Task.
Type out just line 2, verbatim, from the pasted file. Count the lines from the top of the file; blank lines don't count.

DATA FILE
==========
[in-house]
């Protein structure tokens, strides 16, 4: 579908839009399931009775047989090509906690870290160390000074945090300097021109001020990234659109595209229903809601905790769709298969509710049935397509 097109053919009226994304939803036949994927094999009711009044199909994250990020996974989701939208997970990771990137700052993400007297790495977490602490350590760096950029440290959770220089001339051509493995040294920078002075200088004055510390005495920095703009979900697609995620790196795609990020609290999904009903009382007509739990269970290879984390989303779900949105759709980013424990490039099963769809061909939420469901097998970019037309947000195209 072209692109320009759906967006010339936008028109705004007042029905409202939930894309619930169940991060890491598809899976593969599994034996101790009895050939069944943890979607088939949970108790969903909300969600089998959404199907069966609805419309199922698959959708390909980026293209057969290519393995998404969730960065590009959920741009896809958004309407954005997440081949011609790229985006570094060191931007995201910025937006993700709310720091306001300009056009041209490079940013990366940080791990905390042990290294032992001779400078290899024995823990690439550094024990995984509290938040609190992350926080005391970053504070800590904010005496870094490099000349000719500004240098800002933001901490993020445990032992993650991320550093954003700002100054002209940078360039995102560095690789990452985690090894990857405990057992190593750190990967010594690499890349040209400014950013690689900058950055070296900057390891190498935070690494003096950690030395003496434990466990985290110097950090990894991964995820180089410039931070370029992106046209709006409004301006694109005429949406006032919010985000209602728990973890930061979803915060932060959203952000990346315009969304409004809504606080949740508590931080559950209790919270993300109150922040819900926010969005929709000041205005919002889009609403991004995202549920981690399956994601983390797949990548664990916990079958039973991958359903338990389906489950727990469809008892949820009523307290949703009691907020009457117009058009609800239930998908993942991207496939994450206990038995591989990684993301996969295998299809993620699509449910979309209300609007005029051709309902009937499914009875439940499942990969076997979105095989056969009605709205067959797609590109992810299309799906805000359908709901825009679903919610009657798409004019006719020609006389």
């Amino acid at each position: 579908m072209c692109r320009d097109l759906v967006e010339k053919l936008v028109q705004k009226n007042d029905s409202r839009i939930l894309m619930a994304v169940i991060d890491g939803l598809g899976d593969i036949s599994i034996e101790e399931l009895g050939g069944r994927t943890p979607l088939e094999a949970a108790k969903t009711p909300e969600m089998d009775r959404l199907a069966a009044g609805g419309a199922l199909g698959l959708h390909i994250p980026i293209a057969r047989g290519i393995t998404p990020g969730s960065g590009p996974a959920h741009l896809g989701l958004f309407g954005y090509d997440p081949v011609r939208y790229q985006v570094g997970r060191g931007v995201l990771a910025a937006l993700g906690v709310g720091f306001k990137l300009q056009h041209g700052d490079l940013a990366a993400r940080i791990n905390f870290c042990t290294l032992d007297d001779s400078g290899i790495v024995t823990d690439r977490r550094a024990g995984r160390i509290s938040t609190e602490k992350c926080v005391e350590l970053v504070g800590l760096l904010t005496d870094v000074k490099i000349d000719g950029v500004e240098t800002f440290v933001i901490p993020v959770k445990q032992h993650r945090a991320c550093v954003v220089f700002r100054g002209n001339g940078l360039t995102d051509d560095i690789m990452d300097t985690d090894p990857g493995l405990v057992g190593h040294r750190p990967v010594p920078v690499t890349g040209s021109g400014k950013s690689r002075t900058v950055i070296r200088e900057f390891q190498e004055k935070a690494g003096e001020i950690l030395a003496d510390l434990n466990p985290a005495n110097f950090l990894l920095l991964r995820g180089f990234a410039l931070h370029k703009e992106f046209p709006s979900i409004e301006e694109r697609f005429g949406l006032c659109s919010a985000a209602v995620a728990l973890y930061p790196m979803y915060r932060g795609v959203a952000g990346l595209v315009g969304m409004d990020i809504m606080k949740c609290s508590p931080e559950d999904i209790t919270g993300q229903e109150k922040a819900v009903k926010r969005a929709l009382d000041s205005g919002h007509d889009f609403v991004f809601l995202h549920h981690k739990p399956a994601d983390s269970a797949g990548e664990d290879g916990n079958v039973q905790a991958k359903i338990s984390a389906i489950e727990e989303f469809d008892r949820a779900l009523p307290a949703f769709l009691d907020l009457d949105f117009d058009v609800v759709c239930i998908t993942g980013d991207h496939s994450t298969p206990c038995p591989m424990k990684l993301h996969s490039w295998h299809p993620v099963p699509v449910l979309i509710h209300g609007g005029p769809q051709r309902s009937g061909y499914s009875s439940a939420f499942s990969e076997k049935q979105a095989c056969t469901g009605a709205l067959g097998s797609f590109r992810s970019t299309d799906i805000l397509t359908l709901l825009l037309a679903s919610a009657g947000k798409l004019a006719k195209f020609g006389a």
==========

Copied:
């Protein structure tokens, strides 16, 4: 579908839009399931009775047989090509906690870290160390000074945090300097021109001020990234659109595209229903809601905790769709298969509710049935397509 097109053919009226994304939803036949994927094999009711009044199909994250990020996974989701939208997970990771990137700052993400007297790495977490602490350590760096950029440290959770220089001339051509493995040294920078002075200088004055510390005495920095703009979900697609995620790196795609990020609290999904009903009382007509739990269970290879984390989303779900949105759709980013424990490039099963769809061909939420469901097998970019037309947000195209 072209692109320009759906967006010339936008028109705004007042029905409202939930894309619930169940991060890491598809899976593969599994034996101790009895050939069944943890979607088939949970108790969903909300969600089998959404199907069966609805419309199922698959959708390909980026293209057969290519393995998404969730960065590009959920741009896809958004309407954005997440081949011609790229985006570094060191931007995201910025937006993700709310720091306001300009056009041209490079940013990366940080791990905390042990290294032992001779400078290899024995823990690439550094024990995984509290938040609190992350926080005391970053504070800590904010005496870094490099000349000719500004240098800002933001901490993020445990032992993650991320550093954003700002100054002209940078360039995102560095690789990452985690090894990857405990057992190593750190990967010594690499890349040209400014950013690689900058950055070296900057390891190498935070690494003096950690030395003496434990466990985290110097950090990894991964995820180089410039931070370029992106046209709006409004301006694109005429949406006032919010985000209602728990973890930061979803915060932060959203952000990346315009969304409004809504606080949740508590931080559950209790919270993300109150922040819900926010969005929709000041205005919002889009609403991004995202549920981690399956994601983390797949990548664990916990079958039973991958359903338990389906489950727990469809008892949820009523307290949703009691907020009457117009058009609800239930998908993942991207496939994450206990038995591989990684993301996969295998299809993620699509449910979309209300609007005029051709309902009937499914009875439940499942990969076997979105095989056969009605709205067959797609590109992810299309799906805000359908709901825009679903919610009657798409004019006719020609006389």